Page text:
“Can I say, the other part of learning that I have been thinking about is how do we equip GPs to be more assertive and, you know, if a GP is concerned and worried and Dr B and (doctors) in our previous inquest and have good knowledge and they know things aren't right, why didn't they commence the Mental Health Act themselves which would have forced, again may not have changed the outcome but it may have, there may have been a different assessment given if someone had completed, you know, the first part of the Act requesting the section 10 assessment and so I wonder about that, about, yes, the certainness of GPs and their seeming, I don't know if this is the right word but almost like helpless response in the face of being turned down by the mental health service rather than coming back again and saying, “I really believe you've got this wrong. I want to speak to a consultant now.” So that part of what, you know, as the primary care kind of team, how do they help advocate that when they see the quite clear signs. So how do we help the GPs be more assertive in the system of care.”

Comments from the College’s Quality team

The Foundation Standard requires general practices in New Zealand to comply with the National Adverse Events Reporting Policy, whereby practices can reduce risks and improve patient safety by analysing information and focusing on their processes and systems.  The issues in case one are not only the failure of the GP referral to reach the CATT team at ED, but also the systemic weaknesses which aligned to result in a serious event (the Swiss cheese effect). Indicator 13: Health and safety - 13.3 Incident management.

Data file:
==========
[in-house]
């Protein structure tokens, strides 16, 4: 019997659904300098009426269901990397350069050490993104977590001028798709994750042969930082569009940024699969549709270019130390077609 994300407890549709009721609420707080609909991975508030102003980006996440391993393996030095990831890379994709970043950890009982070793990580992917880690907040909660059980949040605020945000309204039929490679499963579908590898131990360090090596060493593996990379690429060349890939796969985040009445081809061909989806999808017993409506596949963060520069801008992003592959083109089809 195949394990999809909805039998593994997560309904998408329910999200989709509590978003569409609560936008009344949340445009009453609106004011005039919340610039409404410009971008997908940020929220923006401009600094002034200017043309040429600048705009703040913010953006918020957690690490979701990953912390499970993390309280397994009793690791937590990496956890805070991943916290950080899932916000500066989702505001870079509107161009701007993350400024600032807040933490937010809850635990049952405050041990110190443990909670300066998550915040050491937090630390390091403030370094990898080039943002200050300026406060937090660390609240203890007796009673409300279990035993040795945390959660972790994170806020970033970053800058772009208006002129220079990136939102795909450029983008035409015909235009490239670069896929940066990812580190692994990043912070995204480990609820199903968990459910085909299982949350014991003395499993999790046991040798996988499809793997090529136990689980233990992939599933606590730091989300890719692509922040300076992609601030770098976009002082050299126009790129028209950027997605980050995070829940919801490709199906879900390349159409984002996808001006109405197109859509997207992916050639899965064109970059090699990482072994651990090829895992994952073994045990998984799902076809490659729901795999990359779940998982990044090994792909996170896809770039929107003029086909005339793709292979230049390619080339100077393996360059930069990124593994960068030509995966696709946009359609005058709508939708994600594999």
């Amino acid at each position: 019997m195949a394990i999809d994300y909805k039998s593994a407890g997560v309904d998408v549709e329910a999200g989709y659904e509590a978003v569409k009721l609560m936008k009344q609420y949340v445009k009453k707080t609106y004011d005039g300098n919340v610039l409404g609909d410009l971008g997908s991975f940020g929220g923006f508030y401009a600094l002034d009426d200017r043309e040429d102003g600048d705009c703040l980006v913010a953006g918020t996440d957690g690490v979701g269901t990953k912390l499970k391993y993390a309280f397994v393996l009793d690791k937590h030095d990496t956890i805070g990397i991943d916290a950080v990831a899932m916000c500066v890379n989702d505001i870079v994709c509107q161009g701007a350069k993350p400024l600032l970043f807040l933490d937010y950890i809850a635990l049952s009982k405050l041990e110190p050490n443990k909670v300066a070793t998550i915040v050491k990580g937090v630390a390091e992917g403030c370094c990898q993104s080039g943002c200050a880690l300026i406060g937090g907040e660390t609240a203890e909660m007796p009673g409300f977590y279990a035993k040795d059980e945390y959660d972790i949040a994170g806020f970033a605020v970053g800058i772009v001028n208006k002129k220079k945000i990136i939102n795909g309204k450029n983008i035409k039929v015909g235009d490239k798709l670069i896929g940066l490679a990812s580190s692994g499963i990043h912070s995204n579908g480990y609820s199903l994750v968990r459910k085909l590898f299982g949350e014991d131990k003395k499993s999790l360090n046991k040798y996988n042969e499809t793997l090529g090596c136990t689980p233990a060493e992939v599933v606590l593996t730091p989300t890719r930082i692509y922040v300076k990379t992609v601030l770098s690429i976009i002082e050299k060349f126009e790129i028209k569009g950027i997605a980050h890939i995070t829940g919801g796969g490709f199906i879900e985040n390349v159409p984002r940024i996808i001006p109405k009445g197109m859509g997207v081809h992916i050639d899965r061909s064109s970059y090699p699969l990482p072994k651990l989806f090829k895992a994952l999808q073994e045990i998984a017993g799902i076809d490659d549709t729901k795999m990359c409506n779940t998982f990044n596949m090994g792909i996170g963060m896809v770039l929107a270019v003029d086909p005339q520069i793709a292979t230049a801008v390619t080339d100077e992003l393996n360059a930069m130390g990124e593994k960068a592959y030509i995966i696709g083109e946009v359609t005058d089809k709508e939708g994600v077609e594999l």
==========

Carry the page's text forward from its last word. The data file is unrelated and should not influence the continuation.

Both case one and two involved clinical correspondence; in case one the referral was lost and in case two, the GP was unable to lodge an effective referral to the CATT team.  The Foundation Standards clinical correspondence management, indicator 5, helps practices formulate strong processes on the management of clinical correspondence, including urgent referrals and safety netting. Having a documented clinical correspondence and investigations policy and procedure, ensures all team members are consistent in that way these are managed and tracked. Indicator 5: Continuity of care -5.1 – clinical correspondence

Incident management/patient safety and clinical effectiveness are included in the clinical governance framework which practices have been adopting since the Foundation Standards launch in 2020. Indicator 8: Clinical governance and patient experiences - 8.2 Elements of clinical governance.

The scenarios seen in both these cases would initiate a significant event, reportable to and followed up by the clinical governance group, a forum where important practice issues are holistically managed. The group has patient safety and wellbeing, quality of care and services as a primary focus and can initiate change in practice policy, process, and systems.

General practices must comply with New Zealand’s laws and regulations. The Foundation Standard makes this achievable by combining all requirements in one place. Three yearly Foundation Standard assessment and recertification provides assurance to practices and their patients that they remain compliant and are delivering safe and effective healthcare.